Minnesota’s community colleges are bleeding students during the COVID-19 pandemic, a reversal of what has typically occurred during economic downturns.
Fall enrollment has shrunk an average of about 6% at the 30 community colleges in the Minnesota State system compared with last year, according to figures compiled on the 30th day of the fall semester. About a third of the community colleges recorded enrollment losses exceeding 10%.
Community colleges across the country had hoped for a boost in enrollment because of the increasing number of people who have become unemployed during the pandemic. In previous recessions, many who lost their jobs pursued two-year degrees to improve their skills and quickly re-enter the workforce. The pandemic has played out differently, however, with community colleges suffering the most among higher education institutions. The National Student Clearinghouse reported last month that community college enrollment was down about 9.5% nationally, compared with a roughly 1.5% decrease for public universities.
“You have people that are looking for how to pay their rent or how to put food on their tables … It could be that taking a class is just not a priority as they juggle all of their other responsibilities,” said Martha Parham, senior vice president of public relations for the American Association of Community Colleges.
Economic uncertainty is what St. Paul College Interim President Deidra Peaslee believes is driving her school’s 13% enrollment decline this fall. Current and prospective students have struggled with everything from food insecurity to accessing the technology needed for distance learning, she said.
Some St. Paul College students have chosen to take a gap semester or reduce their credit load, Peaslee said. Nearly half the school’s students are age 24 or older, and many have families to care for during the pandemic.
“They don’t have as much of a safety net from the economic perspective,” she said. “While our enrollment is not where we wanted it to be, it is not something that we didn’t foresee.”
Hennepin Technical College is also experiencing a 13% enrollment drop compared with last fall, stemming from decreases in new and current students as well as a 17% reduction in its postsecondary enrollment option program, which lets high school students earn college credit.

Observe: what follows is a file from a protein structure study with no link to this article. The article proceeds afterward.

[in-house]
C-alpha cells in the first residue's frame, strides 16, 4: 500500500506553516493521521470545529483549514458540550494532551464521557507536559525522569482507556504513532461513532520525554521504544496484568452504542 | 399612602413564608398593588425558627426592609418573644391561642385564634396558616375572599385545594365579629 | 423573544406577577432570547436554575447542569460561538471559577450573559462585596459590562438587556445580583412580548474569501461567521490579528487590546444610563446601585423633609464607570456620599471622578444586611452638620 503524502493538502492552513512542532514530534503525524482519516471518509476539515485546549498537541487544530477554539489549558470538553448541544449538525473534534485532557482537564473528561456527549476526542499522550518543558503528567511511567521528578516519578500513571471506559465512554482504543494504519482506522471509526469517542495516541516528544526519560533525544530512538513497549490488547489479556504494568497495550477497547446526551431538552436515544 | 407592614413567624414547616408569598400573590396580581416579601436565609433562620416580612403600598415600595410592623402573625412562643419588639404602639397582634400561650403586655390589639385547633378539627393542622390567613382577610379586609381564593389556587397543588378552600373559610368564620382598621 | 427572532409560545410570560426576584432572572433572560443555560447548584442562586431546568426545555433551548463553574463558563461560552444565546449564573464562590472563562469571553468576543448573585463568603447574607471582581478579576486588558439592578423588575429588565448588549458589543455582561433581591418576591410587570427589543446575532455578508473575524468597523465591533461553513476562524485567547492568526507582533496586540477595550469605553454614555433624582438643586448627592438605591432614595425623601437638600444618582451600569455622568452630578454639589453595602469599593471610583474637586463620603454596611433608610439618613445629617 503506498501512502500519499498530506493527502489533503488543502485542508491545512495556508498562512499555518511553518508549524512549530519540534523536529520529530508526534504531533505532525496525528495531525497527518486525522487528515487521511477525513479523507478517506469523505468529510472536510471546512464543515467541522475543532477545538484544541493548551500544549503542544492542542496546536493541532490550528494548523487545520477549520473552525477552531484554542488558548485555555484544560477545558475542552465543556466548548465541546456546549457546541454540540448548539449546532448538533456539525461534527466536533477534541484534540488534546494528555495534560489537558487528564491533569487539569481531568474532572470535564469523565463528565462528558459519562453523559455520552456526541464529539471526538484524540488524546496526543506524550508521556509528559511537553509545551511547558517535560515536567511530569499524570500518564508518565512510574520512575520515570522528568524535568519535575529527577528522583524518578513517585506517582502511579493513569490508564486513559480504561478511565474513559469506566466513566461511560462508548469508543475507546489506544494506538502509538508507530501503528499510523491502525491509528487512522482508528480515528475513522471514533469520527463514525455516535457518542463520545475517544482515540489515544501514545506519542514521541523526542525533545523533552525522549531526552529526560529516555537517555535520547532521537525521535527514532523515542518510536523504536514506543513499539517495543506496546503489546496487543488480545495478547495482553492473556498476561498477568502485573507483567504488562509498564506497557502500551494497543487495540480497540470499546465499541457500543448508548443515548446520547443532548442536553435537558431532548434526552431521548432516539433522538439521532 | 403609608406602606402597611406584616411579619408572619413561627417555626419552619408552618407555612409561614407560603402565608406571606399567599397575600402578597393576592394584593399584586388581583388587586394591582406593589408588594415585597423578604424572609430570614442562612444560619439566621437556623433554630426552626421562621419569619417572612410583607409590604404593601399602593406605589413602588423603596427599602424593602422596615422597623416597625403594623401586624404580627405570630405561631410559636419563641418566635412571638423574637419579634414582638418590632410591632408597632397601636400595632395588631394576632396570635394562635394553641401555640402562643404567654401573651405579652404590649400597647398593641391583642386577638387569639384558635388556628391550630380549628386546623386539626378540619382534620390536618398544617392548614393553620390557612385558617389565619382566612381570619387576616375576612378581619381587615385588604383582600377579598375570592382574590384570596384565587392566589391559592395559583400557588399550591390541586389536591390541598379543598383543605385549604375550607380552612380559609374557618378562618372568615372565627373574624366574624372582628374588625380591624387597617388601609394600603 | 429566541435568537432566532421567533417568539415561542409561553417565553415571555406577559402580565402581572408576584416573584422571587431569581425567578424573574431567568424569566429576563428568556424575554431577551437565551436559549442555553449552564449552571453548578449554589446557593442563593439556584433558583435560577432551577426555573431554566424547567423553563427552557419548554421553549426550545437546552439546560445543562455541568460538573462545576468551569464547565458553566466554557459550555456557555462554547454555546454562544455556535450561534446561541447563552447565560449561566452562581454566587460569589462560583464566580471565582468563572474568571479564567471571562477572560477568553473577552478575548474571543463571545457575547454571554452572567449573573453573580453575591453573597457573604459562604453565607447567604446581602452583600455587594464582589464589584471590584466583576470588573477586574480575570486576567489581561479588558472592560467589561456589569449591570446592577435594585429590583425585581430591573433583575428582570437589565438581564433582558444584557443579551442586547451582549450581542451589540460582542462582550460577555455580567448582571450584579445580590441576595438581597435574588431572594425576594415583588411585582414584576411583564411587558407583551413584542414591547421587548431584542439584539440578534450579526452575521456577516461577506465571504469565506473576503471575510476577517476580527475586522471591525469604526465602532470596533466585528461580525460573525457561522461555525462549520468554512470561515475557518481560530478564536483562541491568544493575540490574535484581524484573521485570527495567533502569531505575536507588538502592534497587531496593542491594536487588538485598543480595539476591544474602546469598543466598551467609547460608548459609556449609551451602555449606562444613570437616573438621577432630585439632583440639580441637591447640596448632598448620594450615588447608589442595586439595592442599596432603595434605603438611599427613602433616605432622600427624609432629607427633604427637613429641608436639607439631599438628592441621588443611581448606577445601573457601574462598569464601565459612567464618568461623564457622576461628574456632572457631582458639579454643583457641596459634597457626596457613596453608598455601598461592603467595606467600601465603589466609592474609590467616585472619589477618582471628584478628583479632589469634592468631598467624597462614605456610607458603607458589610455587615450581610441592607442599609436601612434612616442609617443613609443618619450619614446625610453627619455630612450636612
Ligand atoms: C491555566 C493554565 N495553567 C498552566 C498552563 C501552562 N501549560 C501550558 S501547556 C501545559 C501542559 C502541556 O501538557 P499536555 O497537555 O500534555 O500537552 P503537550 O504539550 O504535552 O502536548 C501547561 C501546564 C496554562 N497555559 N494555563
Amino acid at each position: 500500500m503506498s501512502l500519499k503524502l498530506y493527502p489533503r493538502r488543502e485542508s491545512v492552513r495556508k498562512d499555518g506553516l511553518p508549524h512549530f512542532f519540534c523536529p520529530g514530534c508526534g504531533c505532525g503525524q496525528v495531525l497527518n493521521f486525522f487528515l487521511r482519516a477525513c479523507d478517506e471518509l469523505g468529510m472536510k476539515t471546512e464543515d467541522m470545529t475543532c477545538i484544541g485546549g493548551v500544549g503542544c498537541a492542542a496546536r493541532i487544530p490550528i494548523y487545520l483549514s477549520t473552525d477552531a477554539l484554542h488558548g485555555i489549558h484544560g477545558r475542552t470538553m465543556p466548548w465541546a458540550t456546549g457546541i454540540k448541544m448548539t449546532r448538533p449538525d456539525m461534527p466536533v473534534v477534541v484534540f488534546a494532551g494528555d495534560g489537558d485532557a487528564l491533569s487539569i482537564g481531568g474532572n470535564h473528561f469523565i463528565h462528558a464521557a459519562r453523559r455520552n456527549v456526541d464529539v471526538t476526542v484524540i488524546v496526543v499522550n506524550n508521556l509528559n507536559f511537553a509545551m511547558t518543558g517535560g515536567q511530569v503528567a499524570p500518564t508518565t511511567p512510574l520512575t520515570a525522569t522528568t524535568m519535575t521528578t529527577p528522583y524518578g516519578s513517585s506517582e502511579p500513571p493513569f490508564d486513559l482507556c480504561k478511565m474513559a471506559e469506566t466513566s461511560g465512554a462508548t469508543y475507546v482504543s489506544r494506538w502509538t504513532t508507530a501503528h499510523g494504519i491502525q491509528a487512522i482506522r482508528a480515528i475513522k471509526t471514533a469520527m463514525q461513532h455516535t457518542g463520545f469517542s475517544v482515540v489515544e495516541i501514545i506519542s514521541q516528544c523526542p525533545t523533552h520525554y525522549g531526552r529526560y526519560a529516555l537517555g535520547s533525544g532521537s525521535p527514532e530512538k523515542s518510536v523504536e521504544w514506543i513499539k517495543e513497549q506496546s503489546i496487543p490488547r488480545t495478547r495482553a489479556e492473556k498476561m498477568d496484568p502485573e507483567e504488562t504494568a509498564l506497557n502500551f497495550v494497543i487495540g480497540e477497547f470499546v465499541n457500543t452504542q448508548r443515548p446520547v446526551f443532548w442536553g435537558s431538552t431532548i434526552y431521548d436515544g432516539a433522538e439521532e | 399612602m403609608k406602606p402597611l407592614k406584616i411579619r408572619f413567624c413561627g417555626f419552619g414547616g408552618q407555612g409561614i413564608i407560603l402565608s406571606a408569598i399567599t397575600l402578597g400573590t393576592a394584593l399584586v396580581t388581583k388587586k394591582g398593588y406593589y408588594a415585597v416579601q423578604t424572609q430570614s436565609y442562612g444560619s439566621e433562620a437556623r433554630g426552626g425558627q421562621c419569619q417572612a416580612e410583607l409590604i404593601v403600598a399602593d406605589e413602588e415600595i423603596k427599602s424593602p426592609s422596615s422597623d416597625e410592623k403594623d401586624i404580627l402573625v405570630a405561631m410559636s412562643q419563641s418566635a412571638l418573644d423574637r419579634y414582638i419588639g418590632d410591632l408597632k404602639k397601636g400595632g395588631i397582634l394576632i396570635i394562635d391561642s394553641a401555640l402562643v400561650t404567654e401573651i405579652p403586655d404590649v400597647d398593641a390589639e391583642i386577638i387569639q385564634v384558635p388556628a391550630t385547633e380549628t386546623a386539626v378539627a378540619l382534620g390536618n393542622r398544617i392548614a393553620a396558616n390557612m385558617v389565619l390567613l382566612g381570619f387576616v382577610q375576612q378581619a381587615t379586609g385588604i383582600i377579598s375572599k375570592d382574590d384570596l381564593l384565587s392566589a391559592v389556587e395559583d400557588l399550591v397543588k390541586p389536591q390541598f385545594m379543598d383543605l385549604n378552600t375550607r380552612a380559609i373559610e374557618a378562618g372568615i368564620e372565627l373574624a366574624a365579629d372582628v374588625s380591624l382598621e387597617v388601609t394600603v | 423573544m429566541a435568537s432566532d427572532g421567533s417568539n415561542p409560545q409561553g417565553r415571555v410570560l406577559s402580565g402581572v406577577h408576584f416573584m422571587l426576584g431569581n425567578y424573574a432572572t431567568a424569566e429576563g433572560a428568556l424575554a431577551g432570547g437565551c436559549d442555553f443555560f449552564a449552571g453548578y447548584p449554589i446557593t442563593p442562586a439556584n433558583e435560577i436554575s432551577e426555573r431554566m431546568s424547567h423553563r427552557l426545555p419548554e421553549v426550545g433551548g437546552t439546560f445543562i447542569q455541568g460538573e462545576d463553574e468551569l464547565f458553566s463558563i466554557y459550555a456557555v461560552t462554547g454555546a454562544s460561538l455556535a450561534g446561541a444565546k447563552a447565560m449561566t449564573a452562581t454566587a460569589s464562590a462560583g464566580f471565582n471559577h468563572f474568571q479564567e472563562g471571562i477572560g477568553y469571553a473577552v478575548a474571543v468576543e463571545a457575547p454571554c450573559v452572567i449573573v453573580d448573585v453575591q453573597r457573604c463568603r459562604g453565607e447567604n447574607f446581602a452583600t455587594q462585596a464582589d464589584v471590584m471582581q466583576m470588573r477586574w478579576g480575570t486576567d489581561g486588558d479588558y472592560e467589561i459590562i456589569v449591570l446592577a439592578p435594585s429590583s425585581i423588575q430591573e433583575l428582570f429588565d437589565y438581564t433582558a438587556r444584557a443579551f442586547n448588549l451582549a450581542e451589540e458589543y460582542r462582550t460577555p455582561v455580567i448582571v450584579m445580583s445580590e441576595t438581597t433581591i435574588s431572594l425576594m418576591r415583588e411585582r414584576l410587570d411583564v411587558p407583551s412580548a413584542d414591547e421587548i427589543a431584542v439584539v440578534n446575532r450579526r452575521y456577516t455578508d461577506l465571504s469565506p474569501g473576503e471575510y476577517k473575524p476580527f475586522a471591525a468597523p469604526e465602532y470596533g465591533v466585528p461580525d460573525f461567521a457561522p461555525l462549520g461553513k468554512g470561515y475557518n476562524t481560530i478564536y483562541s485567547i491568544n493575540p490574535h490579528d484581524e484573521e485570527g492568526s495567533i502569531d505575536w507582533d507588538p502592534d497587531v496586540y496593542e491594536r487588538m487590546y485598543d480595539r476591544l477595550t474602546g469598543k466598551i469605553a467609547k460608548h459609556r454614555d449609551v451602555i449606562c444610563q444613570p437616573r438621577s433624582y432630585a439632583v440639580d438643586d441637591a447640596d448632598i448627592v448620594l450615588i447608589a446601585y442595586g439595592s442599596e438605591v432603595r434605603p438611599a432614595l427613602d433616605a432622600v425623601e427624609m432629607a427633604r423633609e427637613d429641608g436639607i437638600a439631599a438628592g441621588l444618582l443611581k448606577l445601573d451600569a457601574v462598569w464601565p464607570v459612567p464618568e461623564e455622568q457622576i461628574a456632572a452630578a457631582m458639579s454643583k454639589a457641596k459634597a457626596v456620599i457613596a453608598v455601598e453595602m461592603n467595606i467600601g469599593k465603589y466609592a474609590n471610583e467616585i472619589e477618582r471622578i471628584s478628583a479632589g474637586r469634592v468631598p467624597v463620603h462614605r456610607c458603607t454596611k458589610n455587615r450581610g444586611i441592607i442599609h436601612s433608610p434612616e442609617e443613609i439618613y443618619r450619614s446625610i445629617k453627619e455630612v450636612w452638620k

About half the school’s students are struggling over basic needs, said Jessica Lauritsen, Hennepin Technical College’s vice president of student affairs. The college participated in a national survey earlier this year that found 18% of Hennepin Technical College students had lost jobs during the pandemic and about a third had their work hours cut.
At Lake Superior College in Duluth, fall enrollment is down 15% from last year, but demand is still strong for career and technical education programs such as nursing, aviation and respiratory therapy, all of which have waiting lists. The college does not have enough classroom space to accommodate more students under social distancing requirements, said Daniel Fanning, vice president of institutional advancement and external relations.
Administrators are cautiously optimistic the school’s outlook will improve. Lake Superior College had seen steady enrollment growth in recent years as it ramped up recruitment of students from outside regions such as the Twin Cities and Wisconsin. Those students are staying closer to home this year, Fanning said, but he believes recruitment from those areas could pick back up when the pandemic subsides. Spring enrollment is also trending in the right direction.
“Some of those students who maybe took off the fall are … thinking about taking at least some classes in the spring and then coming back full-time in the [next] fall,” Fanning said.
Just four Minnesota State community colleges saw their enrollment grow this fall, according to system data. Rochester Community and Technical College saw the largest bump at about 4%. Michelle Pyfferoen, the school’s vice president of academic affairs, attributes the increase to an unexpected surge in PSEO enrollment.
Minnesota State universities are generally faring better than community colleges. The seven universities in the system have seen an average enrollment decrease of about 3.5% this fall, with St. Cloud State University logging the steepest decline at 10.5%.
Community college leaders say they have made adjustments to offset lost tuition revenue and should be able to weather enrollment losses in the short term.
St. Paul College cut travel and event costs as well as the number of classes being offered this fall. Hennepin Technical College administrators hope to save money through employee attrition. Lake Superior College laid off six employees and parted ways with five others through early retirement incentives; most of the positions will not be refilled.
“We’re trying to tighten our belt as much as we possibly can,” Fanning said.
Mike Dean, executive director of the statewide community college student association LeadMN, said even short-term enrollment loss should be taken seriously. It could lead to a less educated state workforce. Minnesota State colleges could also face state budget cuts in the coming years, and if their enrollment does not rebound, they will have less revenue to fall back on.
“To take enrollment declines and declines in state revenue at the same time would just have … a devastating impact,” Dean said. “I don’t think their reserves are going to be able to buoy them enough.”